Alpine avalanches and skiing accidents killed at least 10 people in Europe over the weekend, with three people missing and warnings of more danger.
Two avalanches bore down the Bernese Alps in central Switzerland on Sunday, together killing at least five people including a doctor in a mountain rescue team despatched to the scene.
The first killed a skier and the second struck as emergency services were searching for survivors.
Eight helicopters carrying doctors, rescuers and avalanche dogs were despatched to the site of the disaster and pulled out eight people alive, officials said.
Some of the survivors were in a critical condition and three died later in hospital, including the doctor who had arrived to treat people following the first avalanche.
Rescuers also found the body of a hiker who had been buried in the snow while three other people were reported missing, police said in a statement.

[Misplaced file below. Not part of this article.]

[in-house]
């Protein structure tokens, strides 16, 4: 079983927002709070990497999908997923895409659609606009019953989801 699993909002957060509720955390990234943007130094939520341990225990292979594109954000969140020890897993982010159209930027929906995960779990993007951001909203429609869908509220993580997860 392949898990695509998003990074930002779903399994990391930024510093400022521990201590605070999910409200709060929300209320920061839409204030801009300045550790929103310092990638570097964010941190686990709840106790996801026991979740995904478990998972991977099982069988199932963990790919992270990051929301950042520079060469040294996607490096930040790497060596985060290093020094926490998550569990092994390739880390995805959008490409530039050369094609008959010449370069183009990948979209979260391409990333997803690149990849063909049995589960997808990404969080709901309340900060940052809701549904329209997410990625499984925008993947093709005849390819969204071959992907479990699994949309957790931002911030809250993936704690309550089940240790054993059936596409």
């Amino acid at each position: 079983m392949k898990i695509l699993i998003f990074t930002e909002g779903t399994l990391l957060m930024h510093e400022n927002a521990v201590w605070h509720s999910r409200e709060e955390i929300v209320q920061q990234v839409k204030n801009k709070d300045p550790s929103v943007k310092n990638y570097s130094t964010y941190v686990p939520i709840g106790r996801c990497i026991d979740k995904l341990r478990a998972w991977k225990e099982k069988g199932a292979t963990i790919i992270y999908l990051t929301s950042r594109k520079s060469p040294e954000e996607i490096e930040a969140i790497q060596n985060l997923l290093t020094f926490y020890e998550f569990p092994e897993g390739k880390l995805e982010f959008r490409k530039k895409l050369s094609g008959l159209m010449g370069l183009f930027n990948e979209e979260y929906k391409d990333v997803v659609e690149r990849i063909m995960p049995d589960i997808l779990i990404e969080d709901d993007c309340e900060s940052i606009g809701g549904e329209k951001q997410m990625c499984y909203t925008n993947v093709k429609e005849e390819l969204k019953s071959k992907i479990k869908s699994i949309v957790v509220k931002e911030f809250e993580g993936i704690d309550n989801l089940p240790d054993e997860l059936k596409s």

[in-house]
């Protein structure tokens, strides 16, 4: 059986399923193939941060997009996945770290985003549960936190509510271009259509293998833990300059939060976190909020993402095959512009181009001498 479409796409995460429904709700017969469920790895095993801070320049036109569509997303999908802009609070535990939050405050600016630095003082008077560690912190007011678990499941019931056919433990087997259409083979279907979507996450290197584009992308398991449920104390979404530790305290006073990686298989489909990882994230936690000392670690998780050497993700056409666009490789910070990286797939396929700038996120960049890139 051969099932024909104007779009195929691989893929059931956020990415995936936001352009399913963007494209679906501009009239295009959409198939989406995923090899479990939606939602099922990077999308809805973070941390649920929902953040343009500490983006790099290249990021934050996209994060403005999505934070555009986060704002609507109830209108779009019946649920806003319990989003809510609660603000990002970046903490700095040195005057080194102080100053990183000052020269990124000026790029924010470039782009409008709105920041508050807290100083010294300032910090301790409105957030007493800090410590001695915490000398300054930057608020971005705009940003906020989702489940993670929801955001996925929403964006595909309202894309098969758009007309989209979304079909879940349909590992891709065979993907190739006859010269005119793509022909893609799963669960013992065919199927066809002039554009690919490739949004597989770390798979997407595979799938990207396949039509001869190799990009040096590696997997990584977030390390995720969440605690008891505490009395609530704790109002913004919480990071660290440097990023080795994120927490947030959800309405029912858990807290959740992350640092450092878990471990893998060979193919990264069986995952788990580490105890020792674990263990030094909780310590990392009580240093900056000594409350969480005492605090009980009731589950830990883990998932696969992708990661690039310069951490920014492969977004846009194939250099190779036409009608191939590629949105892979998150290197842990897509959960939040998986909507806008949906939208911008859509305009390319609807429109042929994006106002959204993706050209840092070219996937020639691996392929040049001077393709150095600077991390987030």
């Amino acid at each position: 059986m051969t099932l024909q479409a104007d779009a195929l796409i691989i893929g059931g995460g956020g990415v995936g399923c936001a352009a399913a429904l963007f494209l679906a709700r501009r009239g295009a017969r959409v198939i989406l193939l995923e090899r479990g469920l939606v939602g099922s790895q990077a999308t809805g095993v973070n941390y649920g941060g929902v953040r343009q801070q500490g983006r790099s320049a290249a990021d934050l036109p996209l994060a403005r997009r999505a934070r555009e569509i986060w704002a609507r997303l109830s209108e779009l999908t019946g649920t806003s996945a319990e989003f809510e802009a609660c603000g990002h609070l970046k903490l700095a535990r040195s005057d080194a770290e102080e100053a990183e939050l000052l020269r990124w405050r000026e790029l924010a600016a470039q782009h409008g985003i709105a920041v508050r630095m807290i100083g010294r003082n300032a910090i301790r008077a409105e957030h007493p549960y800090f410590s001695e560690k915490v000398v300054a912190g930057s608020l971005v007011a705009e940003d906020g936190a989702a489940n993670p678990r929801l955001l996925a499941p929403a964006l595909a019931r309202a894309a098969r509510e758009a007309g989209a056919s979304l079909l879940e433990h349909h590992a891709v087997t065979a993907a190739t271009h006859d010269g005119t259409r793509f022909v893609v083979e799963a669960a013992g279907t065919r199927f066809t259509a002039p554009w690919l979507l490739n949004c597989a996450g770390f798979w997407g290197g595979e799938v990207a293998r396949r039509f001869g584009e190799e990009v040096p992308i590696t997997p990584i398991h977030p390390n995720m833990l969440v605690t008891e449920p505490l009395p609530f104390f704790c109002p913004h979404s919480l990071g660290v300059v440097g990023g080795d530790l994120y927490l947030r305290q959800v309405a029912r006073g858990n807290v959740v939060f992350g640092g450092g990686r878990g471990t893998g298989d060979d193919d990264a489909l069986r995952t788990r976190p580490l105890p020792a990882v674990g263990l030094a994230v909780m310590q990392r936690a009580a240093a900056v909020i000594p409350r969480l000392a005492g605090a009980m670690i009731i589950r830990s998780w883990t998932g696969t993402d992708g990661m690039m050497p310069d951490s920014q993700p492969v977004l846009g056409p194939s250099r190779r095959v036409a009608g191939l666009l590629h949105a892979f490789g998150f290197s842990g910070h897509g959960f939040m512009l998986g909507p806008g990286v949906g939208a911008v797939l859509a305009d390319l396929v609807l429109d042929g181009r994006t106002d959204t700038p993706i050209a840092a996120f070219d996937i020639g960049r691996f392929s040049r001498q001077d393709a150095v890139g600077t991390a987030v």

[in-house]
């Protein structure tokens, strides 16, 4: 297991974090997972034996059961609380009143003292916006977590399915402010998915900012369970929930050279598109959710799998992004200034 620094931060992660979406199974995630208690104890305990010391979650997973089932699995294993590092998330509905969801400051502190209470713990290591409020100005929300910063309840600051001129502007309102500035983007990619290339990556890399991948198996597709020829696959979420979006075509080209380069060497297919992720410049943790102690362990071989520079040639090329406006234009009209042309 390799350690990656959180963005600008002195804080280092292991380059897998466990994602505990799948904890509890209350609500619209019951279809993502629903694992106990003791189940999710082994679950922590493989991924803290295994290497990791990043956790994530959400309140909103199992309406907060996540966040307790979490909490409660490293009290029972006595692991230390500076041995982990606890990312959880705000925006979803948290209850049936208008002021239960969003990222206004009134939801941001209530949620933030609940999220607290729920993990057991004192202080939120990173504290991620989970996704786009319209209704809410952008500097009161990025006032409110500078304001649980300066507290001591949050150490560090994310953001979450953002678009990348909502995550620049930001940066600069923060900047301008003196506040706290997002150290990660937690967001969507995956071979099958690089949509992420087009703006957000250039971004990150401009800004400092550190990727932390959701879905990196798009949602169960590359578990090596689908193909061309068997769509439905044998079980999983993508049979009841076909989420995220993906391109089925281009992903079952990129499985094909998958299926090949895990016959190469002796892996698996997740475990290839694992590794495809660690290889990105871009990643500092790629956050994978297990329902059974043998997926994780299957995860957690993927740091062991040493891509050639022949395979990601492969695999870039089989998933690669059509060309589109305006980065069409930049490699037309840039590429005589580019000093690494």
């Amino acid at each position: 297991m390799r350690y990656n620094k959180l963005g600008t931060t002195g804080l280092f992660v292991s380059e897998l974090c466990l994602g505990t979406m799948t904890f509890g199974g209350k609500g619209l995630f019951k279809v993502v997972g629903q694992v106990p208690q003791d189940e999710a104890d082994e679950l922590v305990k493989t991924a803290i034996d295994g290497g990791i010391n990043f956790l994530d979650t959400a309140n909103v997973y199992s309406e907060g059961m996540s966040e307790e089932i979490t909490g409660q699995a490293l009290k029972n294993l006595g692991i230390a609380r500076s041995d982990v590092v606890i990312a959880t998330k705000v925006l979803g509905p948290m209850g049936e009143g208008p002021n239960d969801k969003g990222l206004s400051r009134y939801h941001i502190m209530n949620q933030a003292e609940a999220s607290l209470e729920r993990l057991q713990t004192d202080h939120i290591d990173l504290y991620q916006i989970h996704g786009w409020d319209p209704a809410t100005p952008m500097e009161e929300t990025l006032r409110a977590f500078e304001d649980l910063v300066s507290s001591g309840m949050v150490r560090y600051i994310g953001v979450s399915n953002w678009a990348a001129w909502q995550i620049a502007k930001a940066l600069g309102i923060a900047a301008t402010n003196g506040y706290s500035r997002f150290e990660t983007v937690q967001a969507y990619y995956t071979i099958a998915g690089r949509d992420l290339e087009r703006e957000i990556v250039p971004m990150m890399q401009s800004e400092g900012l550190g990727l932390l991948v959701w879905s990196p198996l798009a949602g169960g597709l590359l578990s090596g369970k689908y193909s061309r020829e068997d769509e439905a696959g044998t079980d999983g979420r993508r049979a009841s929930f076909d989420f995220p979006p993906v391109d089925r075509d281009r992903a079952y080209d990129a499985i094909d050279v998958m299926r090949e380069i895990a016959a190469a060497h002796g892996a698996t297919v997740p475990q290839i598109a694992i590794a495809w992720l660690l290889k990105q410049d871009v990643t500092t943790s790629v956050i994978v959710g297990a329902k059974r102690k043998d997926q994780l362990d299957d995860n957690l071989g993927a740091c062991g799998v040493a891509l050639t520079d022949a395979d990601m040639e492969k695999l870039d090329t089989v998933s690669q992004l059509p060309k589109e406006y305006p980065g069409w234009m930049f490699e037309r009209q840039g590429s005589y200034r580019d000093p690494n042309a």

Another avalanche struck in Switzerland's western canton of Valais on Sunday, killing a skier although his mountain guide survived.
The body was found buried under 80cm of snow.
The Swiss Institute for Snow and Avalanche Research warned that there remained ‘considerable avalanche danger’ in much of the Swiss Alps on Monday although the threat would drop on Tuesday and Wednesday.
In western Austria, meanwhile, rescue officials said they had found the bodies of two German skiers, aged 18 and 19, who had fallen into a ravine in the state of Vorarlberg.
The man and woman were found near the Diedamskopf station.
Another avalanche hit mountains on France's border with Italy on Friday, killing three people.
A series of avalanches in the Italian Alps the previous weekend killed seven people, including a 12-year-old German boy and four rescue workers sent out to help two tourists.